“Heavy Metal Thunder”: 5 Classic Steppenwolf Songs in Honor of Frontman John Kay

Here’s wishing a Happy Birthday to Steppenwolf frontman John Kay, who turned 80 on April 12, 2024. Kay was born Joachim Krauledat in the town of Tilsit in what was East Prussia, Germany, and is now in Russia.

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His family eventually moved to Toronto in 1958, then to Buffalo, New York, in the early 1960s. In 1965, Kay joined the Toronto-area band The Sparrows, who shortened their name to Sparrow before relocating to California in late 1966. After a couple of lineup shifts, the band was rechristened Steppenwolf, name after German author Herman Hesse’s 1927 novel.

[RELATED: Behind the Band Name: Steppenwolf]

Led by Kay’s powerful vocals, Steppenwolf became one of the premier hard rock bands of the late 1960s and early ’70s. The original band broke up in 1972, then reformed in 1974 before splitting again in 1976.

A number of incarnations of the band without Kay existed from 1976 until 1980, when the singer launched a new version of the group called John Kay and Steppenwolf. Kay and Steppenwolf released several albums during the 1980s and early ’90s, and continued to tour until 2018 Since then, Kay has played occasional solo shows. His most recent performances took place in March 2024 as part of the Flower Power Cruise.

In honor of Kay’s milestone birthday, here’s a look of five of Steppenwolf’s most enduring tunes:

“Born to Be Wild” (1968)

“Born to Be Wild” appears on Steppenwolf’s 1968 self-titled debut album. It’s Steppenwolf’s signature tune, and one of the most famous hard-rock songs of the era. Although Kay didn’t write “Born to Be Wild,” his booming, growling voice was its centerpiece.

The song, a celebration of the rebellious spirit of motorcycle riders, was written by Mars Bonfire, a.k.a. Dennis Edmonton. Edmonton’s brother, Jerry, was Steppenwolf’s drummer, and the siblings also had been members of The Sparrows along with Kay.

“Born to Be Wild” features the lyric “heavy metal thunder,” making it the first popular song to feature the phrase “heavy metal.”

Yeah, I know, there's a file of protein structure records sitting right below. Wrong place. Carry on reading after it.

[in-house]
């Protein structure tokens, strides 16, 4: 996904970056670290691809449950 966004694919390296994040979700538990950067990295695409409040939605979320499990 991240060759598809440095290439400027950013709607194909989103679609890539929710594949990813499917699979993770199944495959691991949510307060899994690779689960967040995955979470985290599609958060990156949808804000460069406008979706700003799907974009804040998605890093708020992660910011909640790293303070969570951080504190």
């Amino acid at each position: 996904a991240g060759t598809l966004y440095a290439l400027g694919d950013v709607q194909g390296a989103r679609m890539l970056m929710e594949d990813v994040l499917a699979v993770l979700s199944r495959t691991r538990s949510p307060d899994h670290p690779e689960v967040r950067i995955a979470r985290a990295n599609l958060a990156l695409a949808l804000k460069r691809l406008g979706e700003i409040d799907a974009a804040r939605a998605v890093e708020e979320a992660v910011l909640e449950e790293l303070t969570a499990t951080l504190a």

“Born to Be Wild” spent three weeks at No. 2 on the Billboard Hot 100 during the summer of 1968. The song was then immortalized when it was used at the beginning of the 1969 counterculture film Easy Rider.

Reflecting on the enduring appeal of the tune, Kay once told Rolling Stone, “Every generation thinks they’re born to be wild, and they can identify with that song as their anthem.”

“The Pusher” (1968)

“The Pusher” also appeared on the Steppenwolf album. It’s a cover of a tune written by country-folk singer/songwriter and actor Hoyt Axton. While “The Pusher” wasn’t a hit single for Steppenwolf, it also was made famous by its appearance in Easy Rider.

In the movie’s opening scene, Steppenwolf’s version of the gritty blues tune is heard as the film’s stars—Peter Fonda and Dennis Hopper—complete a cocaine deal with a character called the “Connection,” played by music producer Phil Spector.

“Magic Carpet Ride” (1968)

Steppenwolf’s second-biggest hit, “Magic Carpet Ride” was featured on the band’s sophomore studio album, aptly titled The Second. Kay co-wrote the tune with Steppenwolf bassist Rushton Moreve.

“Magic Carpet Ride” reached No. 3 on the Billboard Hot 100 in November 1968. Kay says he was inspired to write the song’s lyrics while listening to a demo of the tune on the new high-fidelity stereo system he’d recently purchased.

“Rock Me” (1969)

“Rock Me” appeared on Steppenwolf’s third studio album, At Your Birthday Party. The catchy rock song, which was written by Kay, reached No. 10 on the Billboard Hot 100 in April 1969.

Kay wrote the song for the 1968 film Candy, a sex farce that featured a variety of stars, including Ringo Starr, Marlon Brando, Richard Burton, James Coburn, and Walter Matthau.

“Straight Shootin’ Woman” (1974)

“Straight Shootin’ Woman” appeared on Steppenwolf’s seventh studio album, Slow Flux. The song, which was written by Jerry Edmonton, is a revved-up blues-rock tune driven by a vibrant horn section.

As usual, Kay’s vocals help lift the song to the next level. “Straight Shootin’ Woman” was Steppenwolf’s last song to reach the Top 40 of the Hot 100, peaking at No. 29.

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